On March 9, Nature Communications published research by Academician GUO Guangcan’s team from the University of Science and Technology of China (USTC), which made significant progress in practical quantum sensing. The team, led by Prof. SUN Fangwen, used micro and nano quantum sensing with local enhancement of electromagnetic fields at deep sub-wavelengths to study the detection of microwave signals and wireless ranging, achieving a positioning accuracy of 10-4 wavelengths.
Radar positioning technology based on microwave signal measurement is widely used in activities such as automatic driving, intelligent manufacturing, health monitoring, and geological exploration. In this study, the research group combined quantum sensing of solid-state systems with micro/nano resolution and deep subwavelength localization of electromagnetic fields to develop high-sensitivity microwave detection and high-precision microwave positioning technology.
The group designed a composite microwave antenna composed of diamond spin quantum sensors and metal nanostructures, which collects and converges microwave signals propagating in free space into nano-space. By probing the solid-state quantum probe state in the local domain, they measured the microwave signals. The method converted the detection of weak signals in free space into the detection of electromagnetic field and solid-state spin interactions at the nanoscale, improving the microwave signal measurement sensitivity of solid-state quantum sensors by 3-4 orders of magnitude.
To further utilize the high sensitivity microwave detection to achieve high-precision microwave localization, the research group built a microwave interferometry device based on the diamond quantum sensor, and obtained the phase of the reflected microwave signal and the position information of the object through the solid-state spin detection of the interference result between the reflected microwave signal and the reference signal of the object. Based on the coherent interaction between solid-state spin quantum probes and microwave photons multiple times, they achieved quantum-enhanced position measurement with an accuracy of 10 micrometers (about one ten-thousandth of the wavelength).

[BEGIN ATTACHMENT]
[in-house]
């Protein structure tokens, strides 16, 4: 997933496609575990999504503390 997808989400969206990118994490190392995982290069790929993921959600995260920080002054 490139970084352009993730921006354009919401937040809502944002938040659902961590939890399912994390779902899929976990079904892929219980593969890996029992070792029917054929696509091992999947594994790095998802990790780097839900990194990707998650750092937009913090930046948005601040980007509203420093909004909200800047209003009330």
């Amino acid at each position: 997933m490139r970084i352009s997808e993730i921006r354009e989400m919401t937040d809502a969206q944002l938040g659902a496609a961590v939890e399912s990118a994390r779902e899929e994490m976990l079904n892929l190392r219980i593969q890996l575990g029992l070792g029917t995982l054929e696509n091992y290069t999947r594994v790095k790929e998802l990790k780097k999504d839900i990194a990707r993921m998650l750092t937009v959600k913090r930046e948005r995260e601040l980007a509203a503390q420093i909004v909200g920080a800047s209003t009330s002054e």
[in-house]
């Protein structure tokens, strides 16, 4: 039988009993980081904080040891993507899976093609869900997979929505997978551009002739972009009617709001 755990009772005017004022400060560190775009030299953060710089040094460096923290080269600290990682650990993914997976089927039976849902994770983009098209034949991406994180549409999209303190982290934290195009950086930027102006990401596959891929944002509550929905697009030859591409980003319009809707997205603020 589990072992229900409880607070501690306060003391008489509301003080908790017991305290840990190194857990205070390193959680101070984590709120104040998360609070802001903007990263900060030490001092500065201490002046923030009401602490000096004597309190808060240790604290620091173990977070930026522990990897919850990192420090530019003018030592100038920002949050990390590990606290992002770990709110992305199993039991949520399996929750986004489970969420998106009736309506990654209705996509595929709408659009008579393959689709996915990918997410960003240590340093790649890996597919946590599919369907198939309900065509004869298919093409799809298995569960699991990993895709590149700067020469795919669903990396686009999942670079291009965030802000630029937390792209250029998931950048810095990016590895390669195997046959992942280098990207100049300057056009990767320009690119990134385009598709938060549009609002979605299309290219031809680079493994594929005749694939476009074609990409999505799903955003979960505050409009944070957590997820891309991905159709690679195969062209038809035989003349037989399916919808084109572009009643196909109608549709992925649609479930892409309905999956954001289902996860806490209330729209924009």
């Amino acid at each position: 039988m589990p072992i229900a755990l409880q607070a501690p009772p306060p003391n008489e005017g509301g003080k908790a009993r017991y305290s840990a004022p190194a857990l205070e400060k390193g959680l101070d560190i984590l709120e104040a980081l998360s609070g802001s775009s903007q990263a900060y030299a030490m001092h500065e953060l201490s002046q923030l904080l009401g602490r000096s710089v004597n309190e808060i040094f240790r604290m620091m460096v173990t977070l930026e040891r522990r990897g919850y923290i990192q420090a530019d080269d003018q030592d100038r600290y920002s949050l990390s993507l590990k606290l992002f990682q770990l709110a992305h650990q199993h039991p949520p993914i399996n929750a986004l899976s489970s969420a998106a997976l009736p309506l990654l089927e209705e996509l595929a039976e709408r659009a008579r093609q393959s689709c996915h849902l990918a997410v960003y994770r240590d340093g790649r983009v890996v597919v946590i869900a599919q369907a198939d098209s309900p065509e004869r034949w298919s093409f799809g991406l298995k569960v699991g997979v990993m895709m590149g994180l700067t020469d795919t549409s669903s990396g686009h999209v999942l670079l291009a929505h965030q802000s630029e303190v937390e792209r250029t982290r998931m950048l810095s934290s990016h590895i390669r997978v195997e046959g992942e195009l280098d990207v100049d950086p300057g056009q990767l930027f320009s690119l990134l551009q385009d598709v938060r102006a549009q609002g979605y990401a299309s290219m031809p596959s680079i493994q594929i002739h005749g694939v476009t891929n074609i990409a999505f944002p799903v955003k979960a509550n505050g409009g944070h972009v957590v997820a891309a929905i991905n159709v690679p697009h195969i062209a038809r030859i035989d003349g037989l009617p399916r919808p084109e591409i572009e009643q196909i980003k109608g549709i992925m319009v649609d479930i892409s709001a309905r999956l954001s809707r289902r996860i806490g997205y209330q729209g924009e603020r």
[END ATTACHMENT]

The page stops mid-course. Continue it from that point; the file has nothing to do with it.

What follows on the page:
Compared with traditional radar systems, this quantum measurement method does not require active devices such as amplifiers at the detection end, reducing the impact of electronic noise and other factors on the measurement limit. Subsequent research will allow further improvement of radio localization accuracy, sampling rate, and other indicators based on solid-state spin quantum sensing, and the development of practical solid-state quantum radar localization technology that exceeds the performance level of existing radars.